General information that is helpful on getting started with, producing and distributing id Tech mods.

What is a mod?

Mods (short for modification) are made by the general public by building on and expanding the assets and mechanics of an existing game. They can include new items, weapons, characters, enemies, models, modes, textures, levels, and story lines. They can be used for the single-player or multiplayer part. Mods are generally seperated into three categories:

Basicaly a simple addon to the existing game, these mostly come in the form of level-, skin- and soundpacks.

These are all the hybrid forms where only aspects of the game are modified, ranging from modified game mechanics to the addition of a new set of levels and skins.

Total conversions
These aim at totally replacing the assets and mechanics of the source to create an entirely new game.

Game basics

Installing the Game

Before you start any editing, you should install the id Tech game of your choice into a directory with no spaces. (Eg: For Doom 3, the folder could be “d:\doom3” compared to “c:\program files\doom 3\) This avoids a few technical problems you would encounter otherwise. Also make sure to update it to the newest version available.

Where to place what

There are 3 types of folders in the game directory to place assets in:

The game assets folder. All the PK4’s of the retail game are in this folder. Only game updates and paks should be placed there, mods need their own folder .

Note: Quake 4 only:
Unlike other games, Quake 4’s base folder is called /q4base

A folder reserved for expansion packs containing additional assets.

Note: Doom 3: ROE only:
The name of the expansion folder is /d3xp

Folders with various names containing everything needed to run the mod. Every mod folder is isolated so that no assets of one mod influence another. Mods can use the assets from the base and expansion folders.

Starting it up

To start your mod, you could either start the game and use the “mods” selection in the main menu, if available. However, you will often need start your mod to playtest it. Therefore it is easier to create a simple shortcut with a modified command line. For instance:

d:\doom3\doom3.exe +set fs_game mymod 

This starts Doom 3, with the mod folder set to “mymod”. For further information, see Startup parameters .

Note: Doom 3: ROE only:
If you are modding for the Doom 3: Resurrection of Evil expansion, add “+set fs_game_base d3xp” to the shortcut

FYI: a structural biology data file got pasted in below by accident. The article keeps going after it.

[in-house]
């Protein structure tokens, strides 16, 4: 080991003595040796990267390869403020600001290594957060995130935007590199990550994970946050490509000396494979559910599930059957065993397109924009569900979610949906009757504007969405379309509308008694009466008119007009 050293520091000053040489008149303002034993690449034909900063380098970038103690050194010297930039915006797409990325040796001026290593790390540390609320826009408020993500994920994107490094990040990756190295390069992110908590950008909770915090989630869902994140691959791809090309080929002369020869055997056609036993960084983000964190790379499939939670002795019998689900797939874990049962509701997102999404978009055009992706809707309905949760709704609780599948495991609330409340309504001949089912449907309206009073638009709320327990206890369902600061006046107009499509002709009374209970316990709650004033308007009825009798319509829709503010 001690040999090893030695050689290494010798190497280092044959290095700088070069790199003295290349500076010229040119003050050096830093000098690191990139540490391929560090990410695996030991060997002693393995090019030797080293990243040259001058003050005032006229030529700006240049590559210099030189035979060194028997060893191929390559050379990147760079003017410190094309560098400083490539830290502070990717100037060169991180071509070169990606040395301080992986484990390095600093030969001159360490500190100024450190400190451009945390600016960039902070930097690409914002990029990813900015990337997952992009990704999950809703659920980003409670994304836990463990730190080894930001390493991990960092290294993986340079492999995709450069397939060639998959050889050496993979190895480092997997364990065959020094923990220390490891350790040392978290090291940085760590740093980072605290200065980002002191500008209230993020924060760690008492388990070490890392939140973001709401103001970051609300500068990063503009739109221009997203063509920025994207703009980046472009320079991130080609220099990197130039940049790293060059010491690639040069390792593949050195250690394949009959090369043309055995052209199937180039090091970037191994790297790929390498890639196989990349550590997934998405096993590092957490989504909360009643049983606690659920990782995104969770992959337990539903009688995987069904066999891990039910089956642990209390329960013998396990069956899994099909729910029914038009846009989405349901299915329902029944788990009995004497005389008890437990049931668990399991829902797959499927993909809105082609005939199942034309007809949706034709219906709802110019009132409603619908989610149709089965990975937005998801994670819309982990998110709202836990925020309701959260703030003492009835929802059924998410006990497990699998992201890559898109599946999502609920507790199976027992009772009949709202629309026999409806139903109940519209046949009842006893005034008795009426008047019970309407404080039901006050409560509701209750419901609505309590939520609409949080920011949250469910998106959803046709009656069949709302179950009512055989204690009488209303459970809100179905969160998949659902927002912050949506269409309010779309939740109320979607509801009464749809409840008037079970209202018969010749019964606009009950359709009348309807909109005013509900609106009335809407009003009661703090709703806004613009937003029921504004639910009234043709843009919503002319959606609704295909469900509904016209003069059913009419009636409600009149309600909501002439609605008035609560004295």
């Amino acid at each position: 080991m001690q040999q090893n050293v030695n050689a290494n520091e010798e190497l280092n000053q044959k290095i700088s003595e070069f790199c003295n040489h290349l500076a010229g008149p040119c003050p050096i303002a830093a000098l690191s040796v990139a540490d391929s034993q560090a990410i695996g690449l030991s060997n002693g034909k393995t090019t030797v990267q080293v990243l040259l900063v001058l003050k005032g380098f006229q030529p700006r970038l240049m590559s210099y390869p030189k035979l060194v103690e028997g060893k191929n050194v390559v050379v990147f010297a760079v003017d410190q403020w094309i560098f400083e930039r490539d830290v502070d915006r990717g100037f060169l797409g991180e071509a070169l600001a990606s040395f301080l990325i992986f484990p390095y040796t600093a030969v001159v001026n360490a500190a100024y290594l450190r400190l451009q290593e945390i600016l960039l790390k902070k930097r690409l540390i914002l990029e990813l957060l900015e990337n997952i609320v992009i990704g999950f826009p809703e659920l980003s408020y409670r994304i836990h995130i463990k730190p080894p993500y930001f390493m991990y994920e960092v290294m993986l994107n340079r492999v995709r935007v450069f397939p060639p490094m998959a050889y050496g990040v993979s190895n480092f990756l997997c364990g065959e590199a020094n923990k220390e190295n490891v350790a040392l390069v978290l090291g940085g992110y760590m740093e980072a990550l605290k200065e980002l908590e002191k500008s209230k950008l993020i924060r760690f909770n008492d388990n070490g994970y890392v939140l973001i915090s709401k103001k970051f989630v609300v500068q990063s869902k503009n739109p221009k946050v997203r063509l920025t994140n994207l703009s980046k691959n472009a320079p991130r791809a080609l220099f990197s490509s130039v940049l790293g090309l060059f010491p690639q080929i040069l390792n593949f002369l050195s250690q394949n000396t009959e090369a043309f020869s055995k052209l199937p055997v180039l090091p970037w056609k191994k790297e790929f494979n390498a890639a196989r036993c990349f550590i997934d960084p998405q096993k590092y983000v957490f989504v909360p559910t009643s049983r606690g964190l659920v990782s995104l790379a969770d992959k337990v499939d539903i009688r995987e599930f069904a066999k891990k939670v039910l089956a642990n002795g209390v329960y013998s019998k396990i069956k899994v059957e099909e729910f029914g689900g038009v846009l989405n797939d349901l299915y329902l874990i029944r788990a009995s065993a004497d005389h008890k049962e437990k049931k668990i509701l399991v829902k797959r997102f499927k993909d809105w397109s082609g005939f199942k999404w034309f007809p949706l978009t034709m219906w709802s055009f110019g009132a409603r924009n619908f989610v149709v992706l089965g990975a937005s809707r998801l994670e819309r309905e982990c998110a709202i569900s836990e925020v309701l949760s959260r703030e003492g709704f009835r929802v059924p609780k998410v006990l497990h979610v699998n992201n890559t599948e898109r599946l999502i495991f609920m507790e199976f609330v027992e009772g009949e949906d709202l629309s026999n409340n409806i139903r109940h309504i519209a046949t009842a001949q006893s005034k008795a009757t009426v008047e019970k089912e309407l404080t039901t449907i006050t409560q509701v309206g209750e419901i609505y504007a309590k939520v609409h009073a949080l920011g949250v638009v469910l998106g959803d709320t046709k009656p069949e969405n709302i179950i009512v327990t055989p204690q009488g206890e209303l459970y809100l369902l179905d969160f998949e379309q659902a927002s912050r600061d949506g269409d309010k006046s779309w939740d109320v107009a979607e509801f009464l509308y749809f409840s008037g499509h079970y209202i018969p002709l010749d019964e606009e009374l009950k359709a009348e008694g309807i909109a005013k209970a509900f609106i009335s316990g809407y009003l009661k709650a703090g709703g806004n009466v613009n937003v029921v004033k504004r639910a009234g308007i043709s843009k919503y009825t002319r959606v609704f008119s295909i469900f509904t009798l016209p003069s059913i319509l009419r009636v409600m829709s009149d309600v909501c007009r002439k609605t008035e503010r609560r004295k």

Note: Quake 4 only:
Since there has been no announcement for expansion packs, the “expansion folder” feature can be used to use assets from the base folder and another mod folder.

Changing the game

Categories of Game Design

There are lots of aspects to game design, listed below with links to their own pages where you may find more information, tools, tips and tricks:

Audio design
The creation of musical tracks and sound effects

Modification of the game’s source code

Changing the game’s behaviour and content

Making new levels

Modelling and file format information

Changing the game’s actions

Modifying the looks of the game by adding/changing materials

Of course, modding a specific things (Eg. modifying weapons) needs experience from multiple categories. Use your common sense to find what you need, or go trough the game’s assets to see what is used to make something. (See the Got Questions section below)

Getting started already

Once you read this, you should have made up your mind on what you want to do with the Doom 3 engine of your choice.

  • If you want to make a mod you need to create a mod folder. It will serve as a place for all your assets and will make sure that your work stays seperate from other mods. The folder’s name will define the name of the mod. Although you can use your imagination for a mod’s name, there are a few recommendations when making the mod folder:
    • It should not contain any spaces in the folder’s name.
    • Try to keep the name lowercase. (Because Linux cares when using the fs_game parameter.)
    • Try a length of 4-10 characters.
    • The name should be unique to avoid conflicts with existing mods.

Got questions

In case you get stuck somewhere or have some questions, it is a good idea to look at the content of the original game. To do this, you need to unpack the PK4 files contained in the base game directory. It is best to extract them to a seperate folder (eg: Doom3\basextract\ in case of Doom 3) so the resulting files do not conflict with the original (AKA ‘vanilla’) content. Also note that you should extract them in alphanumeric order, starting with the lowest number to allow for more recently updated files to overwrite their older counterparts.